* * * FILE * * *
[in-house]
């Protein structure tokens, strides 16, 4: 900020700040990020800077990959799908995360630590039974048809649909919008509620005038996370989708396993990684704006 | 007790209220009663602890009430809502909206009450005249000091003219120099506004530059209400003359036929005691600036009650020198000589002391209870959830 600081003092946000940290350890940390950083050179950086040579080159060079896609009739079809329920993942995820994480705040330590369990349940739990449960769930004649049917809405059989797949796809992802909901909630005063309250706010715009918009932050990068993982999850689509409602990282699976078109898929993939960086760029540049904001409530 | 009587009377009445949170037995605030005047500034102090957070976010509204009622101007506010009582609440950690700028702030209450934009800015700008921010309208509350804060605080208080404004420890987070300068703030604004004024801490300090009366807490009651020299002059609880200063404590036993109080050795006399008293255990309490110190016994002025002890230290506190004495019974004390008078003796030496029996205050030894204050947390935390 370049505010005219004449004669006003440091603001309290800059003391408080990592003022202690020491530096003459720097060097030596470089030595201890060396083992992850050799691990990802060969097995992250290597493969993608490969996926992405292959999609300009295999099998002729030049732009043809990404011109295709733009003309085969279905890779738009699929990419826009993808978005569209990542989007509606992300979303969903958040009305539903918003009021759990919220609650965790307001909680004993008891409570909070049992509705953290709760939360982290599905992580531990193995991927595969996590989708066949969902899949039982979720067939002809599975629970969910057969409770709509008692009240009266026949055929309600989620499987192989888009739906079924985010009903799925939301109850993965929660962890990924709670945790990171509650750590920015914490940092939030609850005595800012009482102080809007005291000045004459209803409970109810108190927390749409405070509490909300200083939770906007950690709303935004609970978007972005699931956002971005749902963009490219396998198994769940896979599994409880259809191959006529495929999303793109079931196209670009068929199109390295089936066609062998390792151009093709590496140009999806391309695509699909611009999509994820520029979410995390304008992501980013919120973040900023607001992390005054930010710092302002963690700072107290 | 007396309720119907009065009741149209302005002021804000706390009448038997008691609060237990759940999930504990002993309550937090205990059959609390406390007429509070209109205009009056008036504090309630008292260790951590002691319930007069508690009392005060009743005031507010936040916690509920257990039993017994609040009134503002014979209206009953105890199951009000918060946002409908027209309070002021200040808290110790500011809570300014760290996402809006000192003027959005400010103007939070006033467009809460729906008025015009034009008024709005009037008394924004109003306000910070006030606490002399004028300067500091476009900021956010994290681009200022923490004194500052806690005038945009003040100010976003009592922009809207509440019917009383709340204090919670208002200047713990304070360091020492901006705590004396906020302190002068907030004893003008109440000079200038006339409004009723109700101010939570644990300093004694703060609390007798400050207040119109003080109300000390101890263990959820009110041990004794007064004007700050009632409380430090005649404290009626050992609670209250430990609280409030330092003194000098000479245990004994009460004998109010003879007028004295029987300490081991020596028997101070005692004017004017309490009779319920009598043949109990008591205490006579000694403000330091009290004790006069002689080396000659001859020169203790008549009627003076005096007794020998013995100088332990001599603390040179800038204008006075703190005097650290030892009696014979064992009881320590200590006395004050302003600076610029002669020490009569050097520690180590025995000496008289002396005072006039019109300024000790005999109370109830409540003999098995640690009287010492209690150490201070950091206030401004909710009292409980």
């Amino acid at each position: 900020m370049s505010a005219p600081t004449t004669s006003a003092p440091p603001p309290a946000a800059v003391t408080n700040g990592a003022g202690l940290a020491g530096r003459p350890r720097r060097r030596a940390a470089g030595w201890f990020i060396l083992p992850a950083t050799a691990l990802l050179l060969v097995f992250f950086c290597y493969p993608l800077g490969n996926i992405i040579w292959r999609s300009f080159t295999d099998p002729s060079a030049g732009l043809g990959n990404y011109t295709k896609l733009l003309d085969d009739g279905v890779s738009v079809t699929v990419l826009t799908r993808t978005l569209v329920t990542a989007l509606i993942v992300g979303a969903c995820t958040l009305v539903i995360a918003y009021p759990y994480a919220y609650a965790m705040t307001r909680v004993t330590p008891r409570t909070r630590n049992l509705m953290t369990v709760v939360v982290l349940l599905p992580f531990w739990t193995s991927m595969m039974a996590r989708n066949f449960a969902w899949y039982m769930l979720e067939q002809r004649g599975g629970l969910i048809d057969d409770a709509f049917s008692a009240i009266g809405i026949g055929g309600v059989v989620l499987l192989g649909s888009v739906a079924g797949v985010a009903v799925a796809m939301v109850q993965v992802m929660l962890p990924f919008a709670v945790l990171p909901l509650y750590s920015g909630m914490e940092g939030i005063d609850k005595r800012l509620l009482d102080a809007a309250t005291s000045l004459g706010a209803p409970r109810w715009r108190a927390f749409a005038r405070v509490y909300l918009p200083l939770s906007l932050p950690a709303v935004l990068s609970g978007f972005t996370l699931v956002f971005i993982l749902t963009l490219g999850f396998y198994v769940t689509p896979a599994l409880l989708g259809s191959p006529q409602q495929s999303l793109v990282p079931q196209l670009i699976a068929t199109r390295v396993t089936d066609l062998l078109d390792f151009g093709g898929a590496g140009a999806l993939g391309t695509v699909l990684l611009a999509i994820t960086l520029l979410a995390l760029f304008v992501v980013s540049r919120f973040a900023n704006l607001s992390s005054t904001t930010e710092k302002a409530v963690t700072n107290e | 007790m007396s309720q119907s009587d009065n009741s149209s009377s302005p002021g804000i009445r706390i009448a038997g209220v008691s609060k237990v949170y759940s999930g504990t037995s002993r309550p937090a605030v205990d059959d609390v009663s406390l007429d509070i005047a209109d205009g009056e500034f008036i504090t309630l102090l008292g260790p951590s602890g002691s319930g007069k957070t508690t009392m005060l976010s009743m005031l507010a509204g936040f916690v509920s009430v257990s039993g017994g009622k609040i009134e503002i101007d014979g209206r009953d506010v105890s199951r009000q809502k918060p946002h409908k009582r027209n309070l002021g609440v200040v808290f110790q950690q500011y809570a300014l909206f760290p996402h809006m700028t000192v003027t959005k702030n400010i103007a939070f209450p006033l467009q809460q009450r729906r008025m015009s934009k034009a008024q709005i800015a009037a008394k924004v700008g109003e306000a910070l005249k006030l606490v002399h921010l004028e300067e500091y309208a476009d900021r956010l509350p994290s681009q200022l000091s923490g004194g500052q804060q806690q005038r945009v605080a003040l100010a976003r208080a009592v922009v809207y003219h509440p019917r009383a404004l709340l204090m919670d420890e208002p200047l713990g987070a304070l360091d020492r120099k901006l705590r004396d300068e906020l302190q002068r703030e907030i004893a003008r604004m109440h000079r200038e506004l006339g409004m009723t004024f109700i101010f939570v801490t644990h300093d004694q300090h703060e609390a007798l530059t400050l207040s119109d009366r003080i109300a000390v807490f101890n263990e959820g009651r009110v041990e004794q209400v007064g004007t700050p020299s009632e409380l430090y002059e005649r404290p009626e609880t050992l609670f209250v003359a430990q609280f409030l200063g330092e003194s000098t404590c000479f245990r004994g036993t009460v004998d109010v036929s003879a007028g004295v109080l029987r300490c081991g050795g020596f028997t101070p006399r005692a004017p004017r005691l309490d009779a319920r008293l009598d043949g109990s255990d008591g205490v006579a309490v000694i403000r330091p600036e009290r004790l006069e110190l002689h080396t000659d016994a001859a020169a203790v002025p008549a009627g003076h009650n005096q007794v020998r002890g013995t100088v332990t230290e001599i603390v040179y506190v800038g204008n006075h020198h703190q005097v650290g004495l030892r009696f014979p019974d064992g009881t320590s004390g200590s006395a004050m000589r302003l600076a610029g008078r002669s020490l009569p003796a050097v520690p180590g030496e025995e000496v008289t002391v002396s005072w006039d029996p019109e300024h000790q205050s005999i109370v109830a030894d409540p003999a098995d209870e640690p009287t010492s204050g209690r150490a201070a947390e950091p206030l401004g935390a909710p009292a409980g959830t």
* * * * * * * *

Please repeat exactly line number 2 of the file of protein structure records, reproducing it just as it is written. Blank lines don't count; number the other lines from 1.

């Protein structure tokens, strides 16, 4: 900020700040990020800077990959799908995360630590039974048809649909919008509620005038996370989708396993990684704006 | 007790209220009663602890009430809502909206009450005249000091003219120099506004530059209400003359036929005691600036009650020198000589002391209870959830 600081003092946000940290350890940390950083050179950086040579080159060079896609009739079809329920993942995820994480705040330590369990349940739990449960769930004649049917809405059989797949796809992802909901909630005063309250706010715009918009932050990068993982999850689509409602990282699976078109898929993939960086760029540049904001409530 | 009587009377009445949170037995605030005047500034102090957070976010509204009622101007506010009582609440950690700028702030209450934009800015700008921010309208509350804060605080208080404004420890987070300068703030604004004024801490300090009366807490009651020299002059609880200063404590036993109080050795006399008293255990309490110190016994002025002890230290506190004495019974004390008078003796030496029996205050030894204050947390935390 370049505010005219004449004669006003440091603001309290800059003391408080990592003022202690020491530096003459720097060097030596470089030595201890060396083992992850050799691990990802060969097995992250290597493969993608490969996926992405292959999609300009295999099998002729030049732009043809990404011109295709733009003309085969279905890779738009699929990419826009993808978005569209990542989007509606992300979303969903958040009305539903918003009021759990919220609650965790307001909680004993008891409570909070049992509705953290709760939360982290599905992580531990193995991927595969996590989708066949969902899949039982979720067939002809599975629970969910057969409770709509008692009240009266026949055929309600989620499987192989888009739906079924985010009903799925939301109850993965929660962890990924709670945790990171509650750590920015914490940092939030609850005595800012009482102080809007005291000045004459209803409970109810108190927390749409405070509490909300200083939770906007950690709303935004609970978007972005699931956002971005749902963009490219396998198994769940896979599994409880259809191959006529495929999303793109079931196209670009068929199109390295089936066609062998390792151009093709590496140009999806391309695509699909611009999509994820520029979410995390304008992501980013919120973040900023607001992390005054930010710092302002963690700072107290 | 007396309720119907009065009741149209302005002021804000706390009448038997008691609060237990759940999930504990002993309550937090205990059959609390406390007429509070209109205009009056008036504090309630008292260790951590002691319930007069508690009392005060009743005031507010936040916690509920257990039993017994609040009134503002014979209206009953105890199951009000918060946002409908027209309070002021200040808290110790500011809570300014760290996402809006000192003027959005400010103007939070006033467009809460729906008025015009034009008024709005009037008394924004109003306000910070006030606490002399004028300067500091476009900021956010994290681009200022923490004194500052806690005038945009003040100010976003009592922009809207509440019917009383709340204090919670208002200047713990304070360091020492901006705590004396906020302190002068907030004893003008109440000079200038006339409004009723109700101010939570644990300093004694703060609390007798400050207040119109003080109300000390101890263990959820009110041990004794007064004007700050009632409380430090005649404290009626050992609670209250430990609280409030330092003194000098000479245990004994009460004998109010003879007028004295029987300490081991020596028997101070005692004017004017309490009779319920009598043949109990008591205490006579000694403000330091009290004790006069002689080396000659001859020169203790008549009627003076005096007794020998013995100088332990001599603390040179800038204008006075703190005097650290030892009696014979064992009881320590200590006395004050302003600076610029002669020490009569050097520690180590025995000496008289002396005072006039019109300024000790005999109370109830409540003999098995640690009287010492209690150490201070950091206030401004909710009292409980």